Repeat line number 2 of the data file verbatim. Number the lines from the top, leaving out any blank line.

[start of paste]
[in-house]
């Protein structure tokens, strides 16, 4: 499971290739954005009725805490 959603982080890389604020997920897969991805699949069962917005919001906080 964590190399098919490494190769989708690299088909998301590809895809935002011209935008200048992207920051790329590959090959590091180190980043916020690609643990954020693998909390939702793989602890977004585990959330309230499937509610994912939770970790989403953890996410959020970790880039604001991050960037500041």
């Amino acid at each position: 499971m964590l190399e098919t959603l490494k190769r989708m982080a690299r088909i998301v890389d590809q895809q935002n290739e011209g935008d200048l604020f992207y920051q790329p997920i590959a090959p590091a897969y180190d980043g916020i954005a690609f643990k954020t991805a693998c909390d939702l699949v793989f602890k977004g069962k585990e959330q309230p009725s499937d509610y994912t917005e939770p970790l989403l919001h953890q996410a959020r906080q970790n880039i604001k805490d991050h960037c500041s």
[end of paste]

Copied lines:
């Protein structure tokens, strides 16, 4: 499971290739954005009725805490 959603982080890389604020997920897969991805699949069962917005919001906080 964590190399098919490494190769989708690299088909998301590809895809935002011209935008200048992207920051790329590959090959590091180190980043916020690609643990954020693998909390939702793989602890977004585990959330309230499937509610994912939770970790989403953890996410959020970790880039604001991050960037500041």